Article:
Digital agencies and in-house teams are continuing to expand the digital services they offer, but more investment is needed in both budgets and training if the PR industry is to make the most of the opportunities that the digital revolution offers. These are some of the findings of the third annual PRCA Digital Report, produced in partnership with YouGov. Danny Whatmough, head of social, EMEA at PR firm Weber Shandwick and chair, PRCA digital group, says: “The challenges for agencies and in-house practitioners are clear. Now is not the time to meander along. We need to be in a restless state of constant innovation.”
The good news is that agencies are continuing to expand the services they offer – 54% offer SEO services, 82% offer blogger outreach/ engagement, 47% offer online ads/PPC, and 76% offer online reputation management. But as Whatmough says: “It’s a tough balance – offering everything you think you need to in order to be able to serve clients, but also not stretching yourself too thin. The need to bring more specialists into our industry is something that has been echoed loud and clear in the various debates we’ve held around the research across the UK this week.”
A key challenge for the PR industry is getting the money it needs for digital. Whatmough discusses how frustrating this is: “When it comes to budgets for digital, the statistics from in-house teams – 16% of budgets dedicated to digital – are static from last year. This seems confusing at a time when digital is clearly thriving with, seemingly every day, brands and businesses talking about how they are shifting spend from above the line.”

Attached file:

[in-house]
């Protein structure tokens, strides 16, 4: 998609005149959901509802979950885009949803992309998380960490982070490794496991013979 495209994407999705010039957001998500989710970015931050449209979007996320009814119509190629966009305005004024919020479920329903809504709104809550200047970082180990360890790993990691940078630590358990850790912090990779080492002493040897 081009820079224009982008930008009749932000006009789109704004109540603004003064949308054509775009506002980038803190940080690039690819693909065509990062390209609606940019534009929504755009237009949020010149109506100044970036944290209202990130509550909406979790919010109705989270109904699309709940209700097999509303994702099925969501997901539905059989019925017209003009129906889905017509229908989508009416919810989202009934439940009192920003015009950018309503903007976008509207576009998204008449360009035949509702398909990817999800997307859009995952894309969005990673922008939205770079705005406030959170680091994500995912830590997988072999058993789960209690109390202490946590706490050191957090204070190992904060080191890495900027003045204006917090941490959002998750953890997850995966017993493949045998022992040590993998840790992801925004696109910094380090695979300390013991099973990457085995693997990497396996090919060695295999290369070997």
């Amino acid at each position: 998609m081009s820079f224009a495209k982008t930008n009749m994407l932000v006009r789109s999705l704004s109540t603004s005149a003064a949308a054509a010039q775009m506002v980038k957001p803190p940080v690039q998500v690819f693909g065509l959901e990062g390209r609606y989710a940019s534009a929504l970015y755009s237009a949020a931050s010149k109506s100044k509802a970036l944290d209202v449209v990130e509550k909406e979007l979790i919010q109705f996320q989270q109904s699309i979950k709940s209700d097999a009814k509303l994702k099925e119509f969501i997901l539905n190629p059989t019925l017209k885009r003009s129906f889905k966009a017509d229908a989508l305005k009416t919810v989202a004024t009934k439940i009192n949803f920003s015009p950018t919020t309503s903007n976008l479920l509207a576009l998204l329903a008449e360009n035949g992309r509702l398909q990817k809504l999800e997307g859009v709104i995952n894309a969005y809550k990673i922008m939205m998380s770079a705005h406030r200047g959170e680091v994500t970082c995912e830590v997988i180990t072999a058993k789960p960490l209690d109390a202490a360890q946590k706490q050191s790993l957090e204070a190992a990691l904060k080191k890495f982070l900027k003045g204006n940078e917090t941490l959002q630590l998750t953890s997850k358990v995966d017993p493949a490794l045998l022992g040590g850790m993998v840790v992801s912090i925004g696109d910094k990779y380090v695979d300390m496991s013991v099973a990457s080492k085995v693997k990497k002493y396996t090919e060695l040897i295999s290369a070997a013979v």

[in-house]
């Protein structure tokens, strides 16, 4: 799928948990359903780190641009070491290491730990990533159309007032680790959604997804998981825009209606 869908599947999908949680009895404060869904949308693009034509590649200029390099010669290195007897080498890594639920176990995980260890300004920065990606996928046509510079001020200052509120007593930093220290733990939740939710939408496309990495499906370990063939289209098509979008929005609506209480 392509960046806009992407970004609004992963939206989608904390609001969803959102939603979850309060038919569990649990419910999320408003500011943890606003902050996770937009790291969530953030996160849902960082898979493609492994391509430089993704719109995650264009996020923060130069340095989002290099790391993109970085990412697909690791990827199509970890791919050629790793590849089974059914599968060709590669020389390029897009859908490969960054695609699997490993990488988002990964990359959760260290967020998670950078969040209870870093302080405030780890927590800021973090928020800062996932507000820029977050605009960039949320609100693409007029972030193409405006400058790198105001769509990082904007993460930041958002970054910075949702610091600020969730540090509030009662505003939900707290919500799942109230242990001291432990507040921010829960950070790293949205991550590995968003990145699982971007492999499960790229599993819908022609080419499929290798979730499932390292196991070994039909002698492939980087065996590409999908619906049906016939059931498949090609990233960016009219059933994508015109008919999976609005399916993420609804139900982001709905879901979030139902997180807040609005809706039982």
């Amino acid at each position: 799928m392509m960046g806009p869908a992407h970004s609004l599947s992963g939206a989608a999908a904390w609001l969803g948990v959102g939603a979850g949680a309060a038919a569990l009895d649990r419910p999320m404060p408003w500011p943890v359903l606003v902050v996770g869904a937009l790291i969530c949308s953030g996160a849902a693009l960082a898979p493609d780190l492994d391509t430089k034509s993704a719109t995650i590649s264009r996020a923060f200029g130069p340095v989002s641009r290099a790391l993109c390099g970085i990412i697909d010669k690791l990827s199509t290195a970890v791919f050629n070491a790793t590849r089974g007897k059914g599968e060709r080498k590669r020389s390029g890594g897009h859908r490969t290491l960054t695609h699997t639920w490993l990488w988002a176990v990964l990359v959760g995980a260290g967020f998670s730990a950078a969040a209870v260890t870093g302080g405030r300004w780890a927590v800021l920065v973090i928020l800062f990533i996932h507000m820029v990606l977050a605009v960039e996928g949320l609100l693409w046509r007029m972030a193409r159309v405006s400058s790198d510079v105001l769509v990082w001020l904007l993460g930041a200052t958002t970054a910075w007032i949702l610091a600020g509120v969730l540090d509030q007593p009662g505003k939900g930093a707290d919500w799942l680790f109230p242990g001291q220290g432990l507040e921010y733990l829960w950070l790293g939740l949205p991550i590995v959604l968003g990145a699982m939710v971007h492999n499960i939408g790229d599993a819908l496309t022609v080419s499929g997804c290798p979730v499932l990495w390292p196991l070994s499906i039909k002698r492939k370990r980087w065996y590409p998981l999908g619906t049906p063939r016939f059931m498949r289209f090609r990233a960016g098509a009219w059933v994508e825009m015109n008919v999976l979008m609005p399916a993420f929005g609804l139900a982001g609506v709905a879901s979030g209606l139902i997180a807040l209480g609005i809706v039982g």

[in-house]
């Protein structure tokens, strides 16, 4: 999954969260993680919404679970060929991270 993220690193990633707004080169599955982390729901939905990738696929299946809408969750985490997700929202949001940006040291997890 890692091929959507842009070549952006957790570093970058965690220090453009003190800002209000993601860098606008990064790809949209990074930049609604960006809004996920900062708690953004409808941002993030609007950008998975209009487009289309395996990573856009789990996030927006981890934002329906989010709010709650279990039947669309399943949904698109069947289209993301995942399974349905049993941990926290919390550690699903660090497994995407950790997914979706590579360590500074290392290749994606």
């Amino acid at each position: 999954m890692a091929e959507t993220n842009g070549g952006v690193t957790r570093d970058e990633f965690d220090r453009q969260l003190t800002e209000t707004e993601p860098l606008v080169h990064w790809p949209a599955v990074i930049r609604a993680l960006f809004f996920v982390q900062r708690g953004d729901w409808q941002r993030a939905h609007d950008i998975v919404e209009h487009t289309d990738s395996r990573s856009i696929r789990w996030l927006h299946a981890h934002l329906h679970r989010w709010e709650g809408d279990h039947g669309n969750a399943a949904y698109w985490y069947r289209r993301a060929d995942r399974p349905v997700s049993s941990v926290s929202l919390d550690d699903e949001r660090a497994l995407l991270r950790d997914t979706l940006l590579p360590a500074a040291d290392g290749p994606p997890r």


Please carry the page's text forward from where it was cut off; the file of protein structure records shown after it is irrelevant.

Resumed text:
Discussing why budgets are still an issue, Whatmough says: “I suspect the issue is in the question. How do you split out digital revenues these days? What is digital and what isn’t digital? In fact, surely it is the best possible outcome if we are unable to specify exactly where digital budgets start and stop. The oft-cited nirvana of pure marketing integration is perhaps finally upon us.”
As well as lack of financial resources, another problem is lack of training. The study finds that when asked to rate their top three, the majority of in-house comms people say they gain most of their social media education and insight from expert blogs (52%), although there is 12% growth in use of expert white papers since last year (from 17% to 29%). Whatmough comments: “Whilst I am not demeaning the importance and quality of industry blogs, if we want to be regarded as a serious profession, then we need to ensure that we are training our people in the best possible way. Especially when it comes to digital.
“And yet there are clear challenges. Digital – and social in particular – moves so fast. I counted a day a few weeks ago when the four big networks announced a total of 12 big new feature updates. That’s a lot to stay on top of. But if we really want to continue to create the best digital and social work for our clients, brands and businesses, then we need to take training seriously.”
However, looking at the complete findings of the study, Whatmough remains positive: “Overall, as in previous years, I’m genuinely encouraged by the findings of the 2015 research. Whilst PR has, in the past, sometimes been accused of not staying with the times and falling behind in crucial areas, digital PR is flourishing.”
YouGov partnered with PRCA to survey 280 agency and in-house PR professionals, across a wide range of sectors from finance to charities.
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